The political disputes with Turkey are not the only thing preventing the signing of a gas agreement. One of Turkey's conditions for signing an agreement is access to Gaza, and Egypt will not allow this to occur. As of now, Cyprus is also not permitting the deployment of a gas pipeline from Israel to Turkey through its economic waters, given the tense relations between Cyprus and Turkey, which occupied the northern part of the island in 1974.
Nor should the problem of the gas agreement be ignored, after the Israel Supreme Court struck down the regulatory stability clause. In Steinitz's Bloomberg interview, he asserted that Israel would soon present an alternative to the stability clause to Noble Energy and Delek Group Ltd. (TASE: DLEKG), and that the proposal would allow development of Leviathan to continue and the signing of gas export agreements with Egypt and Turkey. "…we are very close to resuming a diplomatic relationship with Turkey… Turkey is a huge market for gas," Steinitz said, adding that Turkey's consumption of gas would almost double in the next seven years: "They need our gas, and we need this market."
Steinitz predicted that an agreement with Turkey would be signed in the coming weeks. Egypt and Cyprus have announced that they were opening the sea to oil and gas exploration, and Steinitz announced last November that Israel's economic waters would be opened to new oil and gas exploration, four years after the Ministry of National Infrastructure, Energy, and Water Resources stopped issuing licenses. Six months have passed since then, and not a single license has been issued. The Ministry of National Infrastructure, Energy, and Water Resources stopped issuing new offshore exploration licenses in 2002 in order to make room for efforts to amend the Petroleum Law and establish a policy in the matter. Issuing of licenses resumed several years later, only to be discontinued again in 2012.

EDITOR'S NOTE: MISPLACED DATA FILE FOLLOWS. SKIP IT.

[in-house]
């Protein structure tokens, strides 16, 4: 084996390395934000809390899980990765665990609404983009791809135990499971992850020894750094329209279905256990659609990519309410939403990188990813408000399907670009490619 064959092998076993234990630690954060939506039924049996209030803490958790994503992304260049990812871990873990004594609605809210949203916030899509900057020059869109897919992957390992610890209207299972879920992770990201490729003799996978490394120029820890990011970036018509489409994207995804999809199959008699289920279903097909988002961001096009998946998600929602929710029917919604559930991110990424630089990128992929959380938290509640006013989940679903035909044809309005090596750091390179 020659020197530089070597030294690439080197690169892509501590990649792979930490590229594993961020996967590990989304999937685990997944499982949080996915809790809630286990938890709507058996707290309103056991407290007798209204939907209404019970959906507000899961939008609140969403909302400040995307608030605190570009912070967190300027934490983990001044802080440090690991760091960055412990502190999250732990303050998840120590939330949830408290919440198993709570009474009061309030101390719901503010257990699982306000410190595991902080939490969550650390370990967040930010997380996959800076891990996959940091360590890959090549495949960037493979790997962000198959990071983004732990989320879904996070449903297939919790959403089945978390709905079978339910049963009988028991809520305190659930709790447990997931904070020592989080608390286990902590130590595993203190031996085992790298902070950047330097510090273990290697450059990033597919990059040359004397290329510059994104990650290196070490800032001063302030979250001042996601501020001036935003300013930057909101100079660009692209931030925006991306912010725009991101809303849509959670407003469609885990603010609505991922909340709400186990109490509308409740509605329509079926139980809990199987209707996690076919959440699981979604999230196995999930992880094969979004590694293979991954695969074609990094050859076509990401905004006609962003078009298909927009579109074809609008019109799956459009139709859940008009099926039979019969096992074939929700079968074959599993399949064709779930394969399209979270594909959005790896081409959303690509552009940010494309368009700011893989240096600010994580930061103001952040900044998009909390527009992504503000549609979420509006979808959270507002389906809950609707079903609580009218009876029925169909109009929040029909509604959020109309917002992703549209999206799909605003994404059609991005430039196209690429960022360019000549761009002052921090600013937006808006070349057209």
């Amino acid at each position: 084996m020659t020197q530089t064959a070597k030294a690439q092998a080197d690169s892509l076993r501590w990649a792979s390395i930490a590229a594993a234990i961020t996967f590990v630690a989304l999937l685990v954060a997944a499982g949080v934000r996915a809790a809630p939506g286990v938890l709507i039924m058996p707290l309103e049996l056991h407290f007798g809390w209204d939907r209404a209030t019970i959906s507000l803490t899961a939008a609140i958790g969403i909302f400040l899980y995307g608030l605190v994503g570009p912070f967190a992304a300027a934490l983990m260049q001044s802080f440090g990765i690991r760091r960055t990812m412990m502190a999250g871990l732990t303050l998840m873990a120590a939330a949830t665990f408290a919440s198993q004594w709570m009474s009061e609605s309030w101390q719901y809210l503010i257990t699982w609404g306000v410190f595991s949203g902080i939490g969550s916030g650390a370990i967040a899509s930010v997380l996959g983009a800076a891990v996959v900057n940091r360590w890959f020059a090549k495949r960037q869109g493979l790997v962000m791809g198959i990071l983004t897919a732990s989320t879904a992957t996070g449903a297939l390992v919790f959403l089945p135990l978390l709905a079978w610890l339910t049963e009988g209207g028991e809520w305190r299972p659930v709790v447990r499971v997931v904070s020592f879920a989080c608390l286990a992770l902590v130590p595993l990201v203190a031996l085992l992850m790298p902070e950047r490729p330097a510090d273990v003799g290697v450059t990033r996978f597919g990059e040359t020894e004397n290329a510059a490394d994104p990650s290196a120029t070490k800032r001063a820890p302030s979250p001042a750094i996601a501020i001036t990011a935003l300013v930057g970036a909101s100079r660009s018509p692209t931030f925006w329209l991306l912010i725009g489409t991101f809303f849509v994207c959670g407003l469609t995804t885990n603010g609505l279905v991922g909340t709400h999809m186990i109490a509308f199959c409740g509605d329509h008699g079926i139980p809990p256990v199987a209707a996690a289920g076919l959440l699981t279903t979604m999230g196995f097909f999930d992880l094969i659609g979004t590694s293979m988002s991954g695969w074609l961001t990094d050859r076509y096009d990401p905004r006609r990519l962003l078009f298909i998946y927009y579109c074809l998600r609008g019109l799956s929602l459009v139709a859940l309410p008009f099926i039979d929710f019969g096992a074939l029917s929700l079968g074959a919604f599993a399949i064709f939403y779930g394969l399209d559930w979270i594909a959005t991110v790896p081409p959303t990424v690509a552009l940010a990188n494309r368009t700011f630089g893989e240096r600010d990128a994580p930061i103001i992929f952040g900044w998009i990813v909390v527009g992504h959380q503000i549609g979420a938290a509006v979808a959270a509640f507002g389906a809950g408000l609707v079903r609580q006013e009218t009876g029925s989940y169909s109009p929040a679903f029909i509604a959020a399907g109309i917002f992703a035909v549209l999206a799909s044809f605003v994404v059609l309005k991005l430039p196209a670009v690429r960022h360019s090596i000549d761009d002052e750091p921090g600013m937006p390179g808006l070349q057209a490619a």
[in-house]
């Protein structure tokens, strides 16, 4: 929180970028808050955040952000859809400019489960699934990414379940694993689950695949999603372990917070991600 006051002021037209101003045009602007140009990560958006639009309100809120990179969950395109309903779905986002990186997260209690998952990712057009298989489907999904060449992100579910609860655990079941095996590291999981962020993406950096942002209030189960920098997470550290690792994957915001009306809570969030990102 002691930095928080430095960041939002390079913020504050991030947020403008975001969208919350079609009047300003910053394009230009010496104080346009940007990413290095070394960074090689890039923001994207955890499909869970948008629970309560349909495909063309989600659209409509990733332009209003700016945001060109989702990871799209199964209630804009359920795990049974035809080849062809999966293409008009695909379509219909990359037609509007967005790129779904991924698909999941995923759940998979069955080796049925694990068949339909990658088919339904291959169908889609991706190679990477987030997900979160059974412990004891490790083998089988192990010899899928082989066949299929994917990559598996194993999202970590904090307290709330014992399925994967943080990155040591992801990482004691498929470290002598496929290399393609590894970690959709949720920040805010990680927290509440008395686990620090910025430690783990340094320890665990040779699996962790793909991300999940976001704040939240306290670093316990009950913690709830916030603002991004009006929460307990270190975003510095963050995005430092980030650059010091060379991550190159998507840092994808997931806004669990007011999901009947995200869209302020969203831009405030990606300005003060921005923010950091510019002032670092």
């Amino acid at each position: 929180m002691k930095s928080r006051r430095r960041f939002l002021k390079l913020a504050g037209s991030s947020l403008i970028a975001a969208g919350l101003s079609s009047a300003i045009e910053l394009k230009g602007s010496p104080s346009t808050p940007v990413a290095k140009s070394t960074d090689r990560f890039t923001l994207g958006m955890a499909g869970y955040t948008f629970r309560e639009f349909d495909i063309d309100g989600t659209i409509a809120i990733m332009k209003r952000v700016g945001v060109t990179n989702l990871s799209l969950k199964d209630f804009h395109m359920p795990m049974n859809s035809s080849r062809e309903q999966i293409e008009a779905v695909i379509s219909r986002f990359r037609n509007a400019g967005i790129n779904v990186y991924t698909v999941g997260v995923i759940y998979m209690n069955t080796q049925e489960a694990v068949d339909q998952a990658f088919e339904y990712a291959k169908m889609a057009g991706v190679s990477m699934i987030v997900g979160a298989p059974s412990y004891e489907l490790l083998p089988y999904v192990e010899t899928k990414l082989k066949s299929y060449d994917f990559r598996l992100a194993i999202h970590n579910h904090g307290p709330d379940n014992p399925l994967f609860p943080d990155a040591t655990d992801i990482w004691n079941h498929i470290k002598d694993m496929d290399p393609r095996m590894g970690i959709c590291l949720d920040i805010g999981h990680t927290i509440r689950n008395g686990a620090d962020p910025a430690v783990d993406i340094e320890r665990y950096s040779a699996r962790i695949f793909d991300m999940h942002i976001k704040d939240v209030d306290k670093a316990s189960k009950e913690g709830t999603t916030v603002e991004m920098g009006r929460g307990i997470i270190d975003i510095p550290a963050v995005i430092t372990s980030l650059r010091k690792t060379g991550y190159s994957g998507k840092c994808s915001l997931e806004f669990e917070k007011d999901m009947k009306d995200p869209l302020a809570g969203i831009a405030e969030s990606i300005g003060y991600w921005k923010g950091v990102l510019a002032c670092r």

In his last report on development of the natural gas sector, the State Comptroller criticized the Ministry of National Infrastructure, Energy, and Water Resources for these actions, saying that it had caused a gas monopoly in Israel. The neighboring countries, on the other hand, are planning to distribute new licenses.
At a conference last week in Houston, Egyptian Minister of Petroleum Tareq el Molla announced that in the coming weeks, Egypt was planning to issue 28 new blocs. "The Zohr discovery whet the appetite of other foreign companies working in Egypt to speed up seismic discovery operations and exploratory wells," el Molla said, adding that Egypt was taking action at the same time to reduce its debt, which totaled $6.5 billion several years ago, and currently stands at $3 billion. He went on to say that the Zohr reservoir had created 5,000 new jobs in Egypt. Egypt has signed 66 new agreements to distribute licenses in the past 30 months, guaranteeing the country at least $14 billion in revenue. Last February, the government signed an agreement with Italian company ENI, which discovered the Zohr field. According to the plan, gas will begin flowing from it late next year. Cyprus also announced six weeks ago that it was granting a third round of gas exploration licenses, after Delek Group and Noble Energy discovered the Aphrodite reservoir in Block 12 from a license granted in the first round in 2007, and 33 companies competed for nine blocks in the second round in 2012. The winners in the second round included French company Total (two blocks) and ENI and Kogas (three blocks). Companies are expected to submit their candidacy by July.
Cyprus energy sector sources told "Globes" today that they hoped that Royal Dutch Shell would also participate in the third round. The Israel Ministry of National Infrastructure, Energy, and Water Resources asserts that the process of granting licenses is a long and complicated one, and that the sea will be opened for new licenses by the end of the year or the beginning of next year.
Published by Globes [online], Israel business news - www.globes-online.com - on May 9, 2016